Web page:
Commits
Comments (0)
Files changed (8)

+7 0.hgignore

+17 0AiryTreatise.sublimeproject

+0 0Original/An elementary treatise on partial differential equations  Sir George Biddell Airy.pdf

+28 0TeX/Master.tex

+13 0TeX/sections/chapter01.tex

+13 0TeX/sections/preface/airy.tex

+8 0TeX/sections/preface/current.tex

+14 0build.sh
Original/An elementary treatise on partial differential equations  Sir George Biddell Airy.pdf
Binary file added.
TeX/Master.tex
TeX/sections/chapter01.tex
+In all that follows, we shall suppose that it is always possible to effect simple integration; inasmuch as any difficulties of integration, connected with the solutions of partial differential equations, do not affect the principle of those solutions. Thus, for instance, we shall not hesitate to represent an unknown function of $x$ by $\chi''(x)$, (the second differentialcoefficient of $\chi(x)$), on the assumption that, whatever be the form of $\chi''(x)$, we can in some way find the function $\chi(x)$ of which it is the second differentialcoefficient.
+Before entering on the subject of Partial Differential Equations, it may be convenient to consider some of the characteristics of the solutions of Simple Differential Equations.
+To begin with Simple Differential Equations of the first order. Suppose, for facility of geometrical illustration, we consider the equation $y\frac{dy}{dx}=a$, or the equation $y\frac{dx}{dy}=b$, of which the former, translated geometrically, indicates that the subnormal of a planecurve (to be found) is constant, and the latter indicates that the subtangent is constant. The algebraical solutions are easily found: in each, there is a constant, and is not defined by it; a constant of that class described (perhaps improperly) by the term ``arbitrary,'' but which really means ``not yet determined, but enabling us by proper determination of its value so to fix the value of $x$ corresponding to a given value of $y$ that we can adjust the solution to some specific condition.''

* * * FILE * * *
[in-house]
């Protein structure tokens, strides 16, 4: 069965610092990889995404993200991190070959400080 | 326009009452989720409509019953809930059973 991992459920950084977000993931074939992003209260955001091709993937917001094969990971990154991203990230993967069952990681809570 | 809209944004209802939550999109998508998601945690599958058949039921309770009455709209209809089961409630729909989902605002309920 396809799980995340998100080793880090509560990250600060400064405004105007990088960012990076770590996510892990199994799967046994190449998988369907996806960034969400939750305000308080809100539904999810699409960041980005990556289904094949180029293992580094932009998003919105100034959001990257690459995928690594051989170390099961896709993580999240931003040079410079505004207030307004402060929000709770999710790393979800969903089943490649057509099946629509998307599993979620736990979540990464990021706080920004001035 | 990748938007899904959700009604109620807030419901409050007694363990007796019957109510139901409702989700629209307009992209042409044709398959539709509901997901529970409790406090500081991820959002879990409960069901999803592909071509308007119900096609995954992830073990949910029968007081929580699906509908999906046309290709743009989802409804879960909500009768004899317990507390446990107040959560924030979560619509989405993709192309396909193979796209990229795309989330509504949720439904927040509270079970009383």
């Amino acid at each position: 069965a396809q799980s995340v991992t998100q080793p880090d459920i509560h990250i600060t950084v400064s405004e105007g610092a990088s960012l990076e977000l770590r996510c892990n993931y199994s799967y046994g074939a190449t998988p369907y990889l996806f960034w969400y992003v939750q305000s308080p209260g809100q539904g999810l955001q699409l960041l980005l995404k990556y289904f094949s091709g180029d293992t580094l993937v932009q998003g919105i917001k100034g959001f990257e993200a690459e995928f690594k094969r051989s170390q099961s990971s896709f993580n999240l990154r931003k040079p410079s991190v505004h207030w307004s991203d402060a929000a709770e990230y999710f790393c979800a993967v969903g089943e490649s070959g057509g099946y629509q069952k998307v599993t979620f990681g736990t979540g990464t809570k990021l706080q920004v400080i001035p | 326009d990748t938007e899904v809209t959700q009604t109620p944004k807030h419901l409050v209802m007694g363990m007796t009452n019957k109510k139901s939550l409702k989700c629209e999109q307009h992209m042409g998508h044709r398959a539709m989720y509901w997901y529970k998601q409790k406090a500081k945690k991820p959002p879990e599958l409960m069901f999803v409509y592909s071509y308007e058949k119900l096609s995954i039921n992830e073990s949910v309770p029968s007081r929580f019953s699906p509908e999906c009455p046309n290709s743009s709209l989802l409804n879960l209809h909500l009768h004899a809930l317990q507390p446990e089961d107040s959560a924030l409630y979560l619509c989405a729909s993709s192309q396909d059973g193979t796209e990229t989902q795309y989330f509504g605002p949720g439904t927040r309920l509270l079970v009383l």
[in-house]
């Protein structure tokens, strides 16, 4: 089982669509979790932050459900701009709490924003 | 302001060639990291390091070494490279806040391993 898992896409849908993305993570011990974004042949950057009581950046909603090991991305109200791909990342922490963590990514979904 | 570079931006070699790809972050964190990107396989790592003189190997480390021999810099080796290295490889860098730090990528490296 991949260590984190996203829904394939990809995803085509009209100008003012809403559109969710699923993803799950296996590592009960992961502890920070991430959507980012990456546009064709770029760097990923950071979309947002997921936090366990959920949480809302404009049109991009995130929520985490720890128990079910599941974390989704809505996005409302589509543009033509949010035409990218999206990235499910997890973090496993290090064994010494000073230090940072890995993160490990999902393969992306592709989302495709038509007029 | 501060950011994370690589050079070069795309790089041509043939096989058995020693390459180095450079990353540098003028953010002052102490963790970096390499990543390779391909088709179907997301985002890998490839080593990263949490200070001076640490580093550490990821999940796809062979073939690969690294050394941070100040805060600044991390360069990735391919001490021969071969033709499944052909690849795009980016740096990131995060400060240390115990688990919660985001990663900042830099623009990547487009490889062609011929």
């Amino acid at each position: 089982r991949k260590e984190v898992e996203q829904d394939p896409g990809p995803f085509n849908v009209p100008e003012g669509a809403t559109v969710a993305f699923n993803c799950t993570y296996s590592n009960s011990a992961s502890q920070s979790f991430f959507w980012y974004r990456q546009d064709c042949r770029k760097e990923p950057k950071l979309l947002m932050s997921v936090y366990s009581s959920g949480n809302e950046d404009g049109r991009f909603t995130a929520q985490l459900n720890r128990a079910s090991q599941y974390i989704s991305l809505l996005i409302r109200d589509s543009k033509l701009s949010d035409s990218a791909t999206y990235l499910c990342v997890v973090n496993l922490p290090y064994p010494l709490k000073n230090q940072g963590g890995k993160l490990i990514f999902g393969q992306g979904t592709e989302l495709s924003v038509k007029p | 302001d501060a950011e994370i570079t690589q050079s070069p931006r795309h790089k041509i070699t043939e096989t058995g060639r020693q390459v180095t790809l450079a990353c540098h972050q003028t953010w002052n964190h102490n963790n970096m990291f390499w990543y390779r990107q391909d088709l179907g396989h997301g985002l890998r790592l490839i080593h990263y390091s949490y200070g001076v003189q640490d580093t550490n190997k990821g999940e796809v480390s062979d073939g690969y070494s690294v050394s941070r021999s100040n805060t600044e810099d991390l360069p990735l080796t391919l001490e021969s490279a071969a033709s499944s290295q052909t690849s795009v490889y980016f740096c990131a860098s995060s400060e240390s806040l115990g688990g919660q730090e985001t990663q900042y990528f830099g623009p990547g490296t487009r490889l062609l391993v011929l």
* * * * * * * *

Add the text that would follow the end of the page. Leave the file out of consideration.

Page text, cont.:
TeX/sections/preface/airy.tex
+The work now offered to the University is strictly an Elementary Treatise. No attempt has been made to go into all the varied details, of methods and examples, which present themselves in the wide field of Partial Differential Equations, considered purely as an Algebraical subject.
+I have endeavoured, however, to omit no important consideration affecting the Principles of those Equations. And I trust that the methods of solution here explained, and the instances exhibited, will be found sufficient for application to nearly all the important problems of Physical Science, which require for their complete investigation the aid of Partial Differential Equations.
TeX/sections/preface/current.tex
+This is a reproduction of George Biddell Airy's treatise for Cambridge University published in 1866. It has been recreated from the scans made available by Google\texttrademark.
+This work attempts to recreate the scanned work as faithfully as possible. Some changes have been made to the formatting, but the content remains the same. The source \LaTeX{} for this work is publicly available. If you find any errors, you may make the necessary corrections and contribute them back to the project.